READY TO RIDE: When Warwick last held the Polocrosse World Cup in 2007, Perth rider Suzette Thomas won the trophy of best female competitor. She is back in town for another go.
READY TO RIDE: When Warwick last held the Polocrosse World Cup in 2007, Perth rider Suzette Thomas won the trophy of best female competitor. She is back in town for another go. Michael Nolan

Business booms as Warwick prepares to take on the world

THE Polocrosse World Cup is so close we can almost smell it but its effect on Warwick business is already being felt.

Pubs and hotels across the Southern Downs are booked out and many are looking to put on extra staff to cope with the influx of riders and spectators.

Valerie Prentice from the Criterion Hotel said all the staff were on call and the pub was overflowing for Monday night's dinner.

"The rush has already started and there is a good vibe in town. We have opened for extra hours, we are primed and ready to go," Ms Prentice said.

The pub increased its range of local craft beers and will offer tastings for the visitors while it also expanded its range of wine and spirits to cater for thirsty competitors.

Business is also booming at the Horse and Jockey Hotel and it will host the South African team.

"There are no vacancies for the next two weeks," duty manager Luke Monro said.

"They have booked us solid."

Competitors enjoyed a mayoral breakfast yesterday morning at the Warwick Golf Club followed by the official horse draw at Morgan Park.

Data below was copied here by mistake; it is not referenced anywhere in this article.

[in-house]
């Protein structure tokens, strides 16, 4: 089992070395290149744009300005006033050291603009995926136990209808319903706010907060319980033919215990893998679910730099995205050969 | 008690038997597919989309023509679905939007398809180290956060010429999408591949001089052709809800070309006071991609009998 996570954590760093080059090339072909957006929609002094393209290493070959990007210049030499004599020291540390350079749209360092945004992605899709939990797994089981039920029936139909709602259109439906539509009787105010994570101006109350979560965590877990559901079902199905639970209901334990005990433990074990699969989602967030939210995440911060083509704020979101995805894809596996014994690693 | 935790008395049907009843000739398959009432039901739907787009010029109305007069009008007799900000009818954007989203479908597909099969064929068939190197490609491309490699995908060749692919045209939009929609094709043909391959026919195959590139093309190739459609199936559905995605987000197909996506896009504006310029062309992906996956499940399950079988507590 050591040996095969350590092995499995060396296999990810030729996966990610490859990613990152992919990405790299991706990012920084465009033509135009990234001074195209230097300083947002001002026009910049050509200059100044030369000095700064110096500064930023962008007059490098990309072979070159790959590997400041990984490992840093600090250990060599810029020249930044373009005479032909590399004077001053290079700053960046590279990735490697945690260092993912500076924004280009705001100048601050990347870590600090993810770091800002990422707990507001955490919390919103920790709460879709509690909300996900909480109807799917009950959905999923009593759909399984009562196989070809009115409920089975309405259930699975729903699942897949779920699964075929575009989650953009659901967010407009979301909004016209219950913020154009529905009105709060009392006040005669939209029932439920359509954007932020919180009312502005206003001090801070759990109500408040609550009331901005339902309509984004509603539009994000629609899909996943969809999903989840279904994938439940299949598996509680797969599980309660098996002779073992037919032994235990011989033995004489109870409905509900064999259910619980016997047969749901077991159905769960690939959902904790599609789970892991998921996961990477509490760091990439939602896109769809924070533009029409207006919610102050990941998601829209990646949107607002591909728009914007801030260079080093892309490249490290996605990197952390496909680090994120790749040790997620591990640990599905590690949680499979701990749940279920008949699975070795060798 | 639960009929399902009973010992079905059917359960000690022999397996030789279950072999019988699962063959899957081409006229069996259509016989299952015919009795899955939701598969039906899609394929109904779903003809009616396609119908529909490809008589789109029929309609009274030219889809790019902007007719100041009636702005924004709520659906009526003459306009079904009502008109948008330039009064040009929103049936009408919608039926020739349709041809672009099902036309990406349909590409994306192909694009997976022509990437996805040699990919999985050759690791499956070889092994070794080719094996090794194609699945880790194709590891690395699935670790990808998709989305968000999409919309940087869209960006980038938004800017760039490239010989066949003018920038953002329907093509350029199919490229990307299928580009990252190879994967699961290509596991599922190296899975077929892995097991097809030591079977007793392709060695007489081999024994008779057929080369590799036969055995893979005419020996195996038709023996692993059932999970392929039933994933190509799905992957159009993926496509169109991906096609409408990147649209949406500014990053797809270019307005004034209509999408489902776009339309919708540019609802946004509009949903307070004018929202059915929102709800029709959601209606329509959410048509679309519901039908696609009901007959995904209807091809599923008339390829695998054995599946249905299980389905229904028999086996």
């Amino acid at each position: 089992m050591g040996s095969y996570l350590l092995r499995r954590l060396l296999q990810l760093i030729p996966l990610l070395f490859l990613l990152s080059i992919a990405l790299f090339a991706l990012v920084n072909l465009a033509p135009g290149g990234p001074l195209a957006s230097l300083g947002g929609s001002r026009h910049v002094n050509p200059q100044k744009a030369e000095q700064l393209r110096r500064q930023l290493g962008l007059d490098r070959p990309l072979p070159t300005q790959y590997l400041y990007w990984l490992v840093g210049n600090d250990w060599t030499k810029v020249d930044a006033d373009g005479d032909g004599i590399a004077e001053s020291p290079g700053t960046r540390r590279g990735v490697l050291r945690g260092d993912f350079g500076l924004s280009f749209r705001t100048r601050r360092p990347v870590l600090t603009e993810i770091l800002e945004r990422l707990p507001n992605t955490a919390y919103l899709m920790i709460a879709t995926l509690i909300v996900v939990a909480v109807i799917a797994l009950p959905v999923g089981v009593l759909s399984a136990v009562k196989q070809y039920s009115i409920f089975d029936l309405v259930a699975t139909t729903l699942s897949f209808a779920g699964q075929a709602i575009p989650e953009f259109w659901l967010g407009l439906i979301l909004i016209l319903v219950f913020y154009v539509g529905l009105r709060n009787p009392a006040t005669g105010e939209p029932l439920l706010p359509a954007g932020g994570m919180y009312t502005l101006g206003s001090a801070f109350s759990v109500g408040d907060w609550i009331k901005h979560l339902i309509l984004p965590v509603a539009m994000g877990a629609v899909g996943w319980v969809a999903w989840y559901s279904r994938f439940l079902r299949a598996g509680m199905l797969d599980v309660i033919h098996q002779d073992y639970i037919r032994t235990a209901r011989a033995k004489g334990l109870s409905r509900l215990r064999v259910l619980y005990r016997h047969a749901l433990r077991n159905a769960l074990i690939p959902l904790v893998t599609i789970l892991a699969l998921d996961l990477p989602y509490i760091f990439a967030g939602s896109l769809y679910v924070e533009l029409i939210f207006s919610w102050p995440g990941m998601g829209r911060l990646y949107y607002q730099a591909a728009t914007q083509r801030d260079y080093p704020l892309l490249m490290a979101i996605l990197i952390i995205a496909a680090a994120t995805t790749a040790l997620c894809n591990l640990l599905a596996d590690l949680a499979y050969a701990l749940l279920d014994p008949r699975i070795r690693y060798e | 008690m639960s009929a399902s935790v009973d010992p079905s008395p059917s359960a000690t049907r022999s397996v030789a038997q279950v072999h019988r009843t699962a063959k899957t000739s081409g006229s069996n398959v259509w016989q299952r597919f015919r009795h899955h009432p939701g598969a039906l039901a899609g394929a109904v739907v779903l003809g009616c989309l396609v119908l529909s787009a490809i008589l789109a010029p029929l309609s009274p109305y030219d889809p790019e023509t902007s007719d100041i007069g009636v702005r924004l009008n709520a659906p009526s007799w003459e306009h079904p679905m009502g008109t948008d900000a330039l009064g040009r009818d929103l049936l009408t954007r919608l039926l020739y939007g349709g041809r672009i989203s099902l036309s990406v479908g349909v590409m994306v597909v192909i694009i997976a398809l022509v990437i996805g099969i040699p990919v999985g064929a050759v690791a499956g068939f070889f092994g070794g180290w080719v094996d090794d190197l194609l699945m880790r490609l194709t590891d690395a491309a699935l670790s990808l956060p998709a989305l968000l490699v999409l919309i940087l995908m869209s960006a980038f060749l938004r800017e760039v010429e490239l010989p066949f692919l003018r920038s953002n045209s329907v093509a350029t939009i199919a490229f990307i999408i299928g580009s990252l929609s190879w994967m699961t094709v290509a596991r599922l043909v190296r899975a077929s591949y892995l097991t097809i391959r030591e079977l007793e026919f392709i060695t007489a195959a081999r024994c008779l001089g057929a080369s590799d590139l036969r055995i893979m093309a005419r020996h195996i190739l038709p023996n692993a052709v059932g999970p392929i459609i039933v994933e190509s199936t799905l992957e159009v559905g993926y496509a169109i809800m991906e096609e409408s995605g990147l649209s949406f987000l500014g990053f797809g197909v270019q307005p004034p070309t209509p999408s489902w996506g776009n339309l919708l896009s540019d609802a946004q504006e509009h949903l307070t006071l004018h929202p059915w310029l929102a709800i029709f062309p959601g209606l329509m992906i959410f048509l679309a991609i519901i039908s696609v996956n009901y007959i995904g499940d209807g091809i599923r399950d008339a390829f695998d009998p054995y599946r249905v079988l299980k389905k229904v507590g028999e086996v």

They will spend the next five days training before the competition starts on Easter Monday.

Cup organisers anticipate upwards of 40,000 visitors through the gates in the two weeks.

Warwick Polocrosse Club president Les Fraser said it was a conservative estimate and that many of those people would be repeat visitors.

"I'm thinking Easter Monday will be a pretty big day. It is a holiday, there are four World Cup games and Australia play first," Mr Fraser said.

"They play Zimbabwe."

The bigger days will see upwards of 5000 spectators, about 200 volunteers and hundreds of competitors, team support members and officials at the grounds.

Warwick hosted the Polocrosse World Cup in 2003 and the University of Southern Queensland estimated there were 17,000 people through the gates. When it returned in 2007 that estimate grew to 42,000.

In that time the sport became more popular so Mr Fraser said it was hard to put a figure on what attendance would be like this time.

With such incredible numbers of visitors anticipated to hit the Rose City over coming weeks, the event is expected to bring in the cash all across the Southern Downs.

"We are thrilled to be able to bring an international event to regional Queensland and the Southern Downs," Mr Fraser said.

"It attracts all these international visitors to Warwick and it adds to what Warwick is all about. We were fortunate that we were able to develop a world-class facility here at Morgan Park, there is not another facility anywhere in the world like this one."

Like the competitors, the volunteers are coming from all over the world. "We have them from the UK, Ireland and from all over," Mr Fraser said.

"Warwick is well supported by volunteers as in all our sports, like cricket, football or hockey."